The United States said yesterday it will temporarily allow eight importers to keep buying Iranian oil when it reimposes sanctions on Monday to try to force Iran to curb its nuclear, missile and regional activities.
US Secretary of State Mike Pompeo, who announced the decision, did not name the eight, which he referred to as “jurisdictions,” a term that might include importers such as Taiwan which the United States does not regard as a country.
However, he said that the European Union as a whole, which has 28 members, would not receive a waiver.
Turkish Energy Minister Fatih Donmez said Turkey had been told it would be granted a waiver.
India, Iraq and South Korea were also on the list, said a source familiar with the matter who spoke on condition of anonymity.
Under US law, such exceptions can only be granted for up to 180 days.
US Treasury Secretary Steven Mnuchin also said Washington had told the Brussels-based SWIFT financial messaging service that it was expected to disconnect all Iranian financial institutions that the United States plans to blacklist as of Monday.
He declined to name the targeted institutions.
The restoration of sanctions is part of a wider effort by US President Donald Trump to force Iran to curb its nuclear and missile programs as well as its alleged support for proxy forces in Yemen, Syria, Lebanon and other parts of the Middle East.
Trump set in motion the resumption of sanctions on May 8, when he announced US withdrawal from a 2015 deal between Iran and world powers under which Tehran had agreed to curtail its nuclear program in return for relief from sanctions.
“This part of the campaign is aimed at depriving the regime of the revenues, Pompeo said. He said Washington will issue temporary waivers to the eight Iran oil importers “only because they have demonstrated significant reductions in their crude oil and cooperation on many other fronts.”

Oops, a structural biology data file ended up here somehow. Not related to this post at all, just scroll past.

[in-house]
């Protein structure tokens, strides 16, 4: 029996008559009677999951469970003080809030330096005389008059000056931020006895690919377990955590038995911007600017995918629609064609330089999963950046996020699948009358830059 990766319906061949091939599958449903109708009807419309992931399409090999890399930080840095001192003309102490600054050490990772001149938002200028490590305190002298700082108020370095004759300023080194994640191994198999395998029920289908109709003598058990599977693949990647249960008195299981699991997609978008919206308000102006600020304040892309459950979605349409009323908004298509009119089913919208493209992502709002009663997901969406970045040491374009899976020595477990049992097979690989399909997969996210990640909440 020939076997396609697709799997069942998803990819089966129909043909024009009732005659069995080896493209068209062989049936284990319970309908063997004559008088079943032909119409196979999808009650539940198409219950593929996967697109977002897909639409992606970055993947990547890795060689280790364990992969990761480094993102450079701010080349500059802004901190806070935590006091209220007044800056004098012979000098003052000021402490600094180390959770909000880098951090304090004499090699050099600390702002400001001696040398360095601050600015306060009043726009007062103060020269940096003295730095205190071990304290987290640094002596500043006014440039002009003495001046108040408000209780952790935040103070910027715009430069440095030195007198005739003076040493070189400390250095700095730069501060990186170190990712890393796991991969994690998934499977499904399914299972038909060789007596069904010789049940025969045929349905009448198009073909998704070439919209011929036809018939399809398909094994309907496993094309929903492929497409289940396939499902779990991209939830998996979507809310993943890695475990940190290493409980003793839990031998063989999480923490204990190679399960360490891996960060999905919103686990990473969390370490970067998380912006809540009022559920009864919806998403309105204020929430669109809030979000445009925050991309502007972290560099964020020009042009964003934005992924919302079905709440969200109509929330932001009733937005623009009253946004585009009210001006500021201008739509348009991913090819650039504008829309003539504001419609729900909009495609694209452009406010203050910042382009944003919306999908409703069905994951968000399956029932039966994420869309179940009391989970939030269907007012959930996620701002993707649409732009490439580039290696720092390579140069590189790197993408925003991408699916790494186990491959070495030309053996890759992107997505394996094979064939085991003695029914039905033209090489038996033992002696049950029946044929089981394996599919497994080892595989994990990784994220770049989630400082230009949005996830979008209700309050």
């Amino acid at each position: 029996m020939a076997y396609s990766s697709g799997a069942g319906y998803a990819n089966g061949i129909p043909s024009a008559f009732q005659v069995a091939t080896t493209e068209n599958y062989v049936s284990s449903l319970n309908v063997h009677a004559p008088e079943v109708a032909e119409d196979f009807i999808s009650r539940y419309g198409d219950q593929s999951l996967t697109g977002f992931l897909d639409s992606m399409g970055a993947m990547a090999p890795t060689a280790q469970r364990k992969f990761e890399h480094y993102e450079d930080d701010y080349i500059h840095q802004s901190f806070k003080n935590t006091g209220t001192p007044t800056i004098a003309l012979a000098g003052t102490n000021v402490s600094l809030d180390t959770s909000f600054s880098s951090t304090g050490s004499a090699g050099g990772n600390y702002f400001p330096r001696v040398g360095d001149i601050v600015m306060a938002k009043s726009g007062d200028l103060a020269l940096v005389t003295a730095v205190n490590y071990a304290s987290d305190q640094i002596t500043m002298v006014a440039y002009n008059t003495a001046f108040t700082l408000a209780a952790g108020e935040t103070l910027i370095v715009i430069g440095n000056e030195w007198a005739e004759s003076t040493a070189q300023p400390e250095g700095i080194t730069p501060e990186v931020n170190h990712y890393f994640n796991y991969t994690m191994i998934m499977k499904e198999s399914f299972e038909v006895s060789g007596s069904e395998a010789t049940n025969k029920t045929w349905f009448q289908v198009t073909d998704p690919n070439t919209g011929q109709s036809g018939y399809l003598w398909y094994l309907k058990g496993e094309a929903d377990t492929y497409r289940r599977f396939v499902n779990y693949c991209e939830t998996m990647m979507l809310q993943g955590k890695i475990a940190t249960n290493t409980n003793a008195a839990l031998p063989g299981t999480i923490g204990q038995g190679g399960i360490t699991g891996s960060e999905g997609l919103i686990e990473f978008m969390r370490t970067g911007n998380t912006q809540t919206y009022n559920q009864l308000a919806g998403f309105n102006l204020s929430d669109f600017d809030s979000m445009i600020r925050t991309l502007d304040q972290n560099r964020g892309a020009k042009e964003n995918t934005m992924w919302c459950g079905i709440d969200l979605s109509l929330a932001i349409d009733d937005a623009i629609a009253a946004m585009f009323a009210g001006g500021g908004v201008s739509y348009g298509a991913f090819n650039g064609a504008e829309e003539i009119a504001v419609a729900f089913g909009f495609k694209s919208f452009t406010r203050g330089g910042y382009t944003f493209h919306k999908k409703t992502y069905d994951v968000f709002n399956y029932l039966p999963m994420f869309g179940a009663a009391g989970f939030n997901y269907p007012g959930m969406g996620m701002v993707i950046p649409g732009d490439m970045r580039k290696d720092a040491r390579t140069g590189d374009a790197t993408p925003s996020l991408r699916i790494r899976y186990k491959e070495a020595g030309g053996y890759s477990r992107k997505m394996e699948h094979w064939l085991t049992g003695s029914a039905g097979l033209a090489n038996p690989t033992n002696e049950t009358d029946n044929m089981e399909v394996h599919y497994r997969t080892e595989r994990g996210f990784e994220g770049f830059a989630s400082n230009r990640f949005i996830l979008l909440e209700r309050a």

Two would stop imports and the other six would greatly reduce them, Pompeo said. Iran said it was not troubled over the re-imposition of US sanctions, which target not only its vital oil and gas sector but also shipping, ship-building and banking industries.
“America will not be able to carry out any measure against our great and brave nation... We have the knowledge and the capability to manage the country’s economic affairs,” Iran’s Foreign Ministry spokesman Bahram Qasemi told state TV.
The United States believes global oil supplies will exceed demand next year, making it easier for countries to cut Iranian oil imports to zero, a senior US official told reporters.
Brian Hook, the US special representative for Iran, also said Saudi Arabia had been “very helpful” in bolstering oil supplies while the United States moved to reimpose sanctions.
LEAVE A COMMENT Your email address will not be published. Required fields are marked*
Nomura CEO signals more job cuts in Europe to reverse losses
RBC eyes more private-equity dealings in 2019 to gain edge
Europe markets test investor nerves in roller coaster ride
Foxconn to begin assembling top-end Apple iPhones in India in 2019: Source
Japan factory output falls, sales slow as risks to economy rise
Nissan to make fewer cars in China as demand slows
UK finance watchdog makes less from fines after a bumper year
Japan stocks are a bargain, but there are few takers
US to extend sanctions waiver for Iraq to import Iranian gas